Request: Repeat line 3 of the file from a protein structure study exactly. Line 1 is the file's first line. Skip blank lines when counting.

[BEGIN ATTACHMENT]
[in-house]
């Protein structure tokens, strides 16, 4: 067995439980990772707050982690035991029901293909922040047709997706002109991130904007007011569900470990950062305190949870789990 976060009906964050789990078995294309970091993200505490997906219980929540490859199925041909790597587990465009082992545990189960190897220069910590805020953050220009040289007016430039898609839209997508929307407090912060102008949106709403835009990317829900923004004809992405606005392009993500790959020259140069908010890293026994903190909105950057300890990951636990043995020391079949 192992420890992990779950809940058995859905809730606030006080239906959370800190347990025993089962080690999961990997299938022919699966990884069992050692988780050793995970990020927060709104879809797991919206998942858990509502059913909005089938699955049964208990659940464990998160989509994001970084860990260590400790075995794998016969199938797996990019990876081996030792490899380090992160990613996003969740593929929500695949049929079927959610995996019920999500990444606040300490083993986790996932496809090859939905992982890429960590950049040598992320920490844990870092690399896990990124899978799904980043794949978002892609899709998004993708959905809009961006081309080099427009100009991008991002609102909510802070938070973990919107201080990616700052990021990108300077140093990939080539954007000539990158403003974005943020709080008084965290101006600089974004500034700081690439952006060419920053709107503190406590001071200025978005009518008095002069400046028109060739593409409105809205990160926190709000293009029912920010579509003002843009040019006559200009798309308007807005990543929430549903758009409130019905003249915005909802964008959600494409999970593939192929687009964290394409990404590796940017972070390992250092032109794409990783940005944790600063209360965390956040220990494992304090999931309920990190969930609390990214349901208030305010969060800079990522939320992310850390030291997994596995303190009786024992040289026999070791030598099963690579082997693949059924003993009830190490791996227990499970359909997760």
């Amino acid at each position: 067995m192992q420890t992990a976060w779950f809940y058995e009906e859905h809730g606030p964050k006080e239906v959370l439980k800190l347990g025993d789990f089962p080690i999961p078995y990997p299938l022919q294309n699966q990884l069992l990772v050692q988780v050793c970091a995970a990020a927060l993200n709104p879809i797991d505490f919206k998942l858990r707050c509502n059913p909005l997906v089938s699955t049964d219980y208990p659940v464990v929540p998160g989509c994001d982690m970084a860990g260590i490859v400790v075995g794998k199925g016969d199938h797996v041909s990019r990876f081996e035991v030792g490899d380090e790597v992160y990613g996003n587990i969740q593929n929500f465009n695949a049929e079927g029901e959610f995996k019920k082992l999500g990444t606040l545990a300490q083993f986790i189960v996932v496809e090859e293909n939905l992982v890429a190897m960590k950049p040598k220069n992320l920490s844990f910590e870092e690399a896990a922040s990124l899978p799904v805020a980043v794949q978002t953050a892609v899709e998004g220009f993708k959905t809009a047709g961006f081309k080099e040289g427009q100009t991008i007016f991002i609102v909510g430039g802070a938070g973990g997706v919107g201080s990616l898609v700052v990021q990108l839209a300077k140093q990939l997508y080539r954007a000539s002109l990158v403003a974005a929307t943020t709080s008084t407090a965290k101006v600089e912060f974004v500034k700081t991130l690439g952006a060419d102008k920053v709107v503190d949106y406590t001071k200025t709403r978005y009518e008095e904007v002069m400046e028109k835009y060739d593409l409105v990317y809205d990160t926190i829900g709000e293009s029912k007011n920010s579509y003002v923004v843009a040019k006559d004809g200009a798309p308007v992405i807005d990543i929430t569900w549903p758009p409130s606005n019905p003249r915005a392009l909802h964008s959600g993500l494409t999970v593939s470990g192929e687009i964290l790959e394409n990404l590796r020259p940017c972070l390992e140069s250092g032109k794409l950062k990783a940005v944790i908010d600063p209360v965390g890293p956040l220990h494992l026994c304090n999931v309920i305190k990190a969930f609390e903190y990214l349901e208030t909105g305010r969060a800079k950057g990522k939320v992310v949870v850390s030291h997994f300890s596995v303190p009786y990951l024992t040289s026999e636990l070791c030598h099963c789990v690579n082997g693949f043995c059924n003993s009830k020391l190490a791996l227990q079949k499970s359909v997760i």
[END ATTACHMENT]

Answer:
């Amino acid at each position: 067995m192992q420890t992990a976060w779950f809940y058995e009906e859905h809730g606030p964050k006080e239906v959370l439980k800190l347990g025993d789990f089962p080690i999961p078995y990997p299938l022919q294309n699966q990884l069992l990772v050692q988780v050793c970091a995970a990020a927060l993200n709104p879809i797991d505490f919206k998942l858990r707050c509502n059913p909005l997906v089938s699955t049964d219980y208990p659940v464990v929540p998160g989509c994001d982690m970084a860990g260590i490859v400790v075995g794998k199925g016969d199938h797996v041909s990019r990876f081996e035991v030792g490899d380090e790597v992160y990613g996003n587990i969740q593929n929500f465009n695949a049929e079927g029901e959610f995996k019920k082992l999500g990444t606040l545990a300490q083993f986790i189960v996932v496809e090859e293909n939905l992982v890429a190897m960590k950049p040598k220069n992320l920490s844990f910590e870092e690399a896990a922040s990124l899978p799904v805020a980043v794949q978002t953050a892609v899709e998004g220009f993708k959905t809009a047709g961006f081309k080099e040289g427009q100009t991008i007016f991002i609102v909510g430039g802070a938070g973990g997706v919107g201080s990616l898609v700052v990021q990108l839209a300077k140093q990939l997508y080539r954007a000539s002109l990158v403003a974005a929307t943020t709080s008084t407090a965290k101006v600089e912060f974004v500034k700081t991130l690439g952006a060419d102008k920053v709107v503190d949106y406590t001071k200025t709403r978005y009518e008095e904007v002069m400046e028109k835009y060739d593409l409105v990317y809205d990160t926190i829900g709000e293009s029912k007011n920010s579509y003002v923004v843009a040019k006559d004809g200009a798309p308007v992405i807005d990543i929430t569900w549903p758009p409130s606005n019905p003249r915005a392009l909802h964008s959600g993500l494409t999970v593939s470990g192929e687009i964290l790959e394409n990404l590796r020259p940017c972070l390992e140069s250092g032109k794409l950062k990783a940005v944790i908010d600063p209360v965390g890293p956040l220990h494992l026994c304090n999931v309920i305190k990190a969930f609390e903190y990214l349901e208030t909105g305010r969060a800079k950057g990522k939320v992310v949870v850390s030291h997994f300890s596995v303190p009786y990951l024992t040289s026999e636990l070791c030598h099963c789990v690579n082997g693949f043995c059924n003993s009830k020391l190490a791996l227990q079949k499970s359909v997760i």